Cristina's life is thrown into turmoil when she is suddenly escorted from her strict Catholic school in Buenos Aires and told that she is really Sofía Lombardi, the daughter of activists ...
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Mario and Ana, in voluntary exile from Buenos Aires, live in a remote Argentine valley with their 12-year-old son Ernesto. Mario runs a school and a wool cooperative; Ana, a doctor, heads a... See full summary »
In Buenos Aires, a few days before traveling to Spain with his beloved wife Liliana Rovira to visit their son Pedro, the leftist Literature professor Fernando Robles is compulsory retired ... See full summary »
In the 70's, eighteen year-old Maria Fabiani lives with her French mother Diane in an old house in Buenos Aires, subletting rooms and giving classes to illiterate adults in the slums. One ... See full summary »
This pseudobiographical movie depicts five years from 1885 on in the life of the Viennese psychologist Sigmund Freud (1856-1939). At this time, most of his colleagues refuse to cure ... See full summary »
This films tells the true story of seven teenagers who agitated for reduced student bus fares under two different regimes in Argentina, with tragic results. At first succeeding under the ... See full summary »
Alejo García Pintos,
In a small Bulgarian town Nadezhda, a young teacher, is looking for the robber in her class so she can teach him a lesson about right and wrong. But when she gets in debt to loan sharks, can she find the right way out herself?
At age 13, a street kid known as "El Polaquito" makes his living mostly by singing tangos (originally sung by his namesake, the singer "El Polaco") on Buenos Aires commuter trains. He falls... See full summary »
Juan Carlos Desanzo
Cristina's life is thrown into turmoil when she is suddenly escorted from her strict Catholic school in Buenos Aires and told that she is really Sofía Lombardi, the daughter of activists who disappeared in the '70s. Questioning everything she once thought true, Cristina embarks on a journey to find her true identity. Meeting others like herself, the young girl soon discovers the real-life horrors of Argentina's relatively recent past and the nightmare that claimed tens of thousands of lives during the country's "dirty war." Written by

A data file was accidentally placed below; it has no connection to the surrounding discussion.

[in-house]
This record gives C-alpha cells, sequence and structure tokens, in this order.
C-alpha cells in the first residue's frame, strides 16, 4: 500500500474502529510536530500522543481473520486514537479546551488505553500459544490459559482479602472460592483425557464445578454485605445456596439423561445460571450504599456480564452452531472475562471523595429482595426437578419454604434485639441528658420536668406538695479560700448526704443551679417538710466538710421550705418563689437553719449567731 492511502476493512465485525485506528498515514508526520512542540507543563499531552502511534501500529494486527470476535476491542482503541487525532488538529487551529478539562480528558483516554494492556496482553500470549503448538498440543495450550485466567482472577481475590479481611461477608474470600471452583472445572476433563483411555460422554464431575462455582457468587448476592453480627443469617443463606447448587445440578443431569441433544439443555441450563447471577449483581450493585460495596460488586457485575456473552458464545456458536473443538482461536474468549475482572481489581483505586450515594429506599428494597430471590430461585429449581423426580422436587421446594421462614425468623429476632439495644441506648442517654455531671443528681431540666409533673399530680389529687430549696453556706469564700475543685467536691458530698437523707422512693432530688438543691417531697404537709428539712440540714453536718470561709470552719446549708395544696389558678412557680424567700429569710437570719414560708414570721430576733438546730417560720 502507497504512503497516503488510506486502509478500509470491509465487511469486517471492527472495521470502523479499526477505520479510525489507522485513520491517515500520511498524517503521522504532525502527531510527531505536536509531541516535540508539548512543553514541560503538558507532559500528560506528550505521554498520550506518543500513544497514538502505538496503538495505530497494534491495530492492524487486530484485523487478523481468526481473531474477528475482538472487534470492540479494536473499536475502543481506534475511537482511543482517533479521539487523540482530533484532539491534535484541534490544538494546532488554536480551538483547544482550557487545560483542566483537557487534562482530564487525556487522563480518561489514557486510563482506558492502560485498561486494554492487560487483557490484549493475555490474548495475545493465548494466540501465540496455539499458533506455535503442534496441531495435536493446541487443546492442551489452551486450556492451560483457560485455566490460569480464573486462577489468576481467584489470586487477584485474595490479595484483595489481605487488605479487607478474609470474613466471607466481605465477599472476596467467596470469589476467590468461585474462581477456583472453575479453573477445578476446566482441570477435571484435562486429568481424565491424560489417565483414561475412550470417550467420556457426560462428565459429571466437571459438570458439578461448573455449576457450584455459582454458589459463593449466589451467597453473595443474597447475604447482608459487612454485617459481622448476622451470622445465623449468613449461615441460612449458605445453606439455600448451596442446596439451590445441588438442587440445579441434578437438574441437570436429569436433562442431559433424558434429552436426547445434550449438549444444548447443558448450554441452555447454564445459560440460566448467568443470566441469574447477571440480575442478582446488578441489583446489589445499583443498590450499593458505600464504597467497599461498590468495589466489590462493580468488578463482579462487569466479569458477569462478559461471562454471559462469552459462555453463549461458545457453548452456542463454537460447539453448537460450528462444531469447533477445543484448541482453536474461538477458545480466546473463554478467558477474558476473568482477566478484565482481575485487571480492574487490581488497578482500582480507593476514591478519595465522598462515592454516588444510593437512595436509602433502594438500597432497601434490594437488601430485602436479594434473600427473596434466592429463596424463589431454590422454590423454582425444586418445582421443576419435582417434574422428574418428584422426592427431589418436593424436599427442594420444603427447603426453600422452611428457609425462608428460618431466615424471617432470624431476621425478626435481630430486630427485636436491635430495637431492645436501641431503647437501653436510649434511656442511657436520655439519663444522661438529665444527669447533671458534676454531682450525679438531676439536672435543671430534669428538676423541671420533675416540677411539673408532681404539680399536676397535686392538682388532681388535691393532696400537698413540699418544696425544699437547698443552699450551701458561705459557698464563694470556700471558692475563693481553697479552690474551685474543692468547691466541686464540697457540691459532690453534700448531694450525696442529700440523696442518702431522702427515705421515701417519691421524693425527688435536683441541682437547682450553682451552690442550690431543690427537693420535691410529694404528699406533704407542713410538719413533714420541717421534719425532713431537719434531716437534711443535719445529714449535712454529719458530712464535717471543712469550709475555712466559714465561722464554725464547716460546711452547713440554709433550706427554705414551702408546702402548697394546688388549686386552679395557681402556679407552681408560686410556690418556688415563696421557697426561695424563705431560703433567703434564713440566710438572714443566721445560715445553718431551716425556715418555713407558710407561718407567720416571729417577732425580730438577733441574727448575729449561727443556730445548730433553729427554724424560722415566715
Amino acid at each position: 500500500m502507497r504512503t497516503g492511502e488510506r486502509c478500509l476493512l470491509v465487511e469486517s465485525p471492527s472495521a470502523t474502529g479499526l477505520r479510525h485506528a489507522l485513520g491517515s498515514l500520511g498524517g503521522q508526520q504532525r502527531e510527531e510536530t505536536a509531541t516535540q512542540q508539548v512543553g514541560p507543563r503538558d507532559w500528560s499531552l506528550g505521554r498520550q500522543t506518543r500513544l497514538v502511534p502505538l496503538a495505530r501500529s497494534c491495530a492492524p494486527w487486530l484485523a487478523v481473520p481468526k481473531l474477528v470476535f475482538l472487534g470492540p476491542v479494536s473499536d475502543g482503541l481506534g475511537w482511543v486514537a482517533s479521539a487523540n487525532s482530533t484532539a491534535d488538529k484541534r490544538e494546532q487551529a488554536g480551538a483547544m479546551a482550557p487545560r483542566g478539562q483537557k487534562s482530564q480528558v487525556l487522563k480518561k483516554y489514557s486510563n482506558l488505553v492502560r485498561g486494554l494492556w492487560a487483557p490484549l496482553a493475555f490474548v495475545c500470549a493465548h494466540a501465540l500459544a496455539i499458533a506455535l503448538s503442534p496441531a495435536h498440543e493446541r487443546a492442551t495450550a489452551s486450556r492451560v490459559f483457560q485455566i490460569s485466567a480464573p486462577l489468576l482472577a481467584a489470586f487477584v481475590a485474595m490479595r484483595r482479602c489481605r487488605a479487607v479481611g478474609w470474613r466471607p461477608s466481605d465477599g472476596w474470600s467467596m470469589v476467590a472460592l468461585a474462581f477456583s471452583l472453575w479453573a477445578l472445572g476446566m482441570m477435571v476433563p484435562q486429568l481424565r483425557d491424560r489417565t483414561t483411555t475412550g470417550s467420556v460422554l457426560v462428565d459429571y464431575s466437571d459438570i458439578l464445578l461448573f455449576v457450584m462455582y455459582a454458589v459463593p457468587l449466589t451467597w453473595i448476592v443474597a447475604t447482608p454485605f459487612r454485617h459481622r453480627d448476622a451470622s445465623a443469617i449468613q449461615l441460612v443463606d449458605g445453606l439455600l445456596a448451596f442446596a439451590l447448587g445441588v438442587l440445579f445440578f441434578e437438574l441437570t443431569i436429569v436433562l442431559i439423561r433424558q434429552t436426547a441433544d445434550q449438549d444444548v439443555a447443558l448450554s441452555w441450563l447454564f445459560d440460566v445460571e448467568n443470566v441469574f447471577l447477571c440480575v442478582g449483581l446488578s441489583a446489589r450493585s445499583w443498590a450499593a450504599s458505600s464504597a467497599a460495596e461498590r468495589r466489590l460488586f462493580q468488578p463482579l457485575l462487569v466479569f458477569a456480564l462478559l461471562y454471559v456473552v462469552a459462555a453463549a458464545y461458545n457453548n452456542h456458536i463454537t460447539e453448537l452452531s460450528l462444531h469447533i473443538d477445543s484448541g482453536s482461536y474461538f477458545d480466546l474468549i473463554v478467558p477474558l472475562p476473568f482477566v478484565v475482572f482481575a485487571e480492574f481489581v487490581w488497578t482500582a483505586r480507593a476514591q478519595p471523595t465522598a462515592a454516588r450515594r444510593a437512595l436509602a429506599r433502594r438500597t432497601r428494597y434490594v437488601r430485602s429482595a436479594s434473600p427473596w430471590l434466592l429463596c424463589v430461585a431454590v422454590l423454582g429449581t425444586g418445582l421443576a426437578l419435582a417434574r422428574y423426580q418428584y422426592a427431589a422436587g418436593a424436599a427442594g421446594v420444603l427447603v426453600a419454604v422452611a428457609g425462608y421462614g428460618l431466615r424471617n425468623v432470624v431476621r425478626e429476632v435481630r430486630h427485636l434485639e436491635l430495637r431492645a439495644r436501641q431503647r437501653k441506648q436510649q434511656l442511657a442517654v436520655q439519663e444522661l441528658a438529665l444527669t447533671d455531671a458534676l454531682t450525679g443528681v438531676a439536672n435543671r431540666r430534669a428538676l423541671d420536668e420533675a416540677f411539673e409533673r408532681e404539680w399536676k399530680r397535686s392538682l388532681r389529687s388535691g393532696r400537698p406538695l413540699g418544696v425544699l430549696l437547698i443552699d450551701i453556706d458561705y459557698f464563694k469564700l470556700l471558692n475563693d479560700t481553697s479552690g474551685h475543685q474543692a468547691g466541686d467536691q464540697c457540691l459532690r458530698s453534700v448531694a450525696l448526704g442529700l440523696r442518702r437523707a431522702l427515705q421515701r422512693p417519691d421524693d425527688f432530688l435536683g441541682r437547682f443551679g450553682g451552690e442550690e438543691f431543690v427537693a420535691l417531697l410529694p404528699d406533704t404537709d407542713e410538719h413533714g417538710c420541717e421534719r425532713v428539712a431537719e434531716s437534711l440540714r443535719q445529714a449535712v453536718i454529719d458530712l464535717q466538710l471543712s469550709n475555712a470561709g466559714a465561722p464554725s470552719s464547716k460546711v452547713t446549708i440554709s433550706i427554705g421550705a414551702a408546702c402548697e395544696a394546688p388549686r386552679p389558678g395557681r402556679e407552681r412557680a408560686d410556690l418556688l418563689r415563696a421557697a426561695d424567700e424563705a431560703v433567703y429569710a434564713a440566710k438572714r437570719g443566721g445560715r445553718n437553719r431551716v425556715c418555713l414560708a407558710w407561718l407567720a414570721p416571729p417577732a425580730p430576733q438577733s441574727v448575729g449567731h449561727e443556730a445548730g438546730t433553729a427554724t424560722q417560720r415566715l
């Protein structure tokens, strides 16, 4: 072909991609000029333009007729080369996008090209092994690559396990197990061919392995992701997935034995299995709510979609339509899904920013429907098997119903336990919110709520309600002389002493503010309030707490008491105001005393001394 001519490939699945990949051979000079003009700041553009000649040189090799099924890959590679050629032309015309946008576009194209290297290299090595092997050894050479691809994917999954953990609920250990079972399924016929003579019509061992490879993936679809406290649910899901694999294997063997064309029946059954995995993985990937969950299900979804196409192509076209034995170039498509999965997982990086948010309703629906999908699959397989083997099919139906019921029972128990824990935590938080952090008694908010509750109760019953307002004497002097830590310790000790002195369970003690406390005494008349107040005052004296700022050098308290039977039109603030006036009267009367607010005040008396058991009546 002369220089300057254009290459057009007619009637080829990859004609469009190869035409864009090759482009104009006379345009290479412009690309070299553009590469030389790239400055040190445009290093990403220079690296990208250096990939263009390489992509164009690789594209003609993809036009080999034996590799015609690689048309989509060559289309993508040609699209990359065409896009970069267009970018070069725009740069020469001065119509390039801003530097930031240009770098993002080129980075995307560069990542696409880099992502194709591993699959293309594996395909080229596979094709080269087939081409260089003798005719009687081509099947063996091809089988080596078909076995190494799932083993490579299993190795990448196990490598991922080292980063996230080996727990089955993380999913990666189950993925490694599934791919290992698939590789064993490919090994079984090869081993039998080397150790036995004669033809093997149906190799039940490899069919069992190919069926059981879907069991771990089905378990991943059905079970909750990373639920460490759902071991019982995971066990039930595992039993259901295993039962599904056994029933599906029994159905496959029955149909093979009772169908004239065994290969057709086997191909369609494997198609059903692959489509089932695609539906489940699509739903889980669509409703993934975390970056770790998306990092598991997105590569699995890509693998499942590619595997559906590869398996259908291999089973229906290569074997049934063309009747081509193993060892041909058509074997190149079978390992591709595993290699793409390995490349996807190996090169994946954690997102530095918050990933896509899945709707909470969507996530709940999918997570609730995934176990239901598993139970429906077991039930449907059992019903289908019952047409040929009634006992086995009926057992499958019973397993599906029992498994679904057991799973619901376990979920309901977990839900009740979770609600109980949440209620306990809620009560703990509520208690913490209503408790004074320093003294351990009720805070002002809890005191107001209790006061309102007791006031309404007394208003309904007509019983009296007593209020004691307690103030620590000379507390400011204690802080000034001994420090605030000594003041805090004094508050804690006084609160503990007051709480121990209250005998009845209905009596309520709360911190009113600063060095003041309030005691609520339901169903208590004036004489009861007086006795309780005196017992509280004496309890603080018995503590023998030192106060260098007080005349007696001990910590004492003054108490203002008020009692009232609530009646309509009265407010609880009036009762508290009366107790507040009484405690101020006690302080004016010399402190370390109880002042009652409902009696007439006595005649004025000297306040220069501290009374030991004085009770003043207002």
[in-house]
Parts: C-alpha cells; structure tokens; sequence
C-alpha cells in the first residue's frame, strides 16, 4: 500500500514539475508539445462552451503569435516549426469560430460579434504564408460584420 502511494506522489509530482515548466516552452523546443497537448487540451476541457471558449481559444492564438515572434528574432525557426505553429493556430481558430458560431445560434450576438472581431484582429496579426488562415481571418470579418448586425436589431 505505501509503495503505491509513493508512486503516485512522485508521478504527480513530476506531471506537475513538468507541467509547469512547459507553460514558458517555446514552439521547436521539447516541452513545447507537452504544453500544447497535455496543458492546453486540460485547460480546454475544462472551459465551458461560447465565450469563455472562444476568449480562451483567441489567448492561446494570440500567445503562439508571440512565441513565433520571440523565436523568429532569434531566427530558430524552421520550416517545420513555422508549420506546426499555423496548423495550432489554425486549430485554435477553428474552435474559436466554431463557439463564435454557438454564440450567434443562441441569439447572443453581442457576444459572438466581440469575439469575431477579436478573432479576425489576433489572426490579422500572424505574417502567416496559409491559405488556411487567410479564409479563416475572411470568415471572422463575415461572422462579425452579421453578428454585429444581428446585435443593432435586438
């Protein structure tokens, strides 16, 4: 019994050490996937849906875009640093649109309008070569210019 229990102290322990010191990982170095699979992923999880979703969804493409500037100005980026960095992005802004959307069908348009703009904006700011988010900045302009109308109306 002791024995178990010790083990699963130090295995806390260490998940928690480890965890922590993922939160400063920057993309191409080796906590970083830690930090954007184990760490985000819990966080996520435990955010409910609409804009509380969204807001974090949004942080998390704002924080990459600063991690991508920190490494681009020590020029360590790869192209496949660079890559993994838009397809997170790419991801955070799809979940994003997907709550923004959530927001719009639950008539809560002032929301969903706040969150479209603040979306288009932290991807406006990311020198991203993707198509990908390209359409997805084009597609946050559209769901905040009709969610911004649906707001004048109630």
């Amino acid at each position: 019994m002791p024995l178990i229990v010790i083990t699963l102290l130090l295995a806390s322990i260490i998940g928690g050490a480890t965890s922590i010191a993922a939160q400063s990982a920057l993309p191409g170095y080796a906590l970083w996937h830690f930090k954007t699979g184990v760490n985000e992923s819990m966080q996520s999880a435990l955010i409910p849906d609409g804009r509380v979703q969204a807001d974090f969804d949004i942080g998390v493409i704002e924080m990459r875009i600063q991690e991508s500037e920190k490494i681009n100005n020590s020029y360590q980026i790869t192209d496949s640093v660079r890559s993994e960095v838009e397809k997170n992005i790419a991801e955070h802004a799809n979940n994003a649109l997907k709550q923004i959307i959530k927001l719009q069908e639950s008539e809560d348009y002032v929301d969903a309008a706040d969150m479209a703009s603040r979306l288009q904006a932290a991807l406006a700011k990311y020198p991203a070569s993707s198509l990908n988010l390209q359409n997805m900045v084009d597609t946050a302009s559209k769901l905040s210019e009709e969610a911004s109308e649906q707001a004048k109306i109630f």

Koch Lorber Films
kidnapping, murder, deception--and a precocious incredible girl
Set in a period about ten years before its release, but dealing with issues of the Argentine dictatorship and disappearances from the late 1970s, this is a remarkably realistic and important look at one girl's astonishing involvement with the worst of it.
And if it sometimes is terribly linear in its storytelling, following this girl's realizations one after another (and her emotional burden as it grows and grows), the movie is still so convincing and sad and filled with national (Argentine) guilt it is totally riveting. Anyone interested in the horrors of Latin American dictatorships (left and right wing) and in the victims and survivors, this is a must-see.
Anyone else just interested in the plight of a single sixteen year old girl in a whirlwind of suspicions and lies and a few seemingly tender sympathizers, and see her cope and rise above and maybe, in fact, find a small amount of truth for herself, this is also really rewarding. You might find parallels in similar South American films such as "Machuca" but there is also a weird resemblance to many touching holocaust films that center on the plight of children whose identities get changed and whose histories are disrupted. Not to mention the tragedy of parents killed by cruel governments.
The filming here is really good but never something you'd notice (except one brief dream scene). What you will notice is the gravity and depth of the lead girl's performance. Barbara Lombardo was only 14 for filming (unlike a lot of movies where older girls play younger parts) and she alone makes the movie poignant and serious.
Oddly, this is officially a 2005 movie with its original Spanish title, and yet it gets listed here as "Captive" with a 2004 date. There is a lot left unsaid here, but in a way that's sufficient. It makes you want more.
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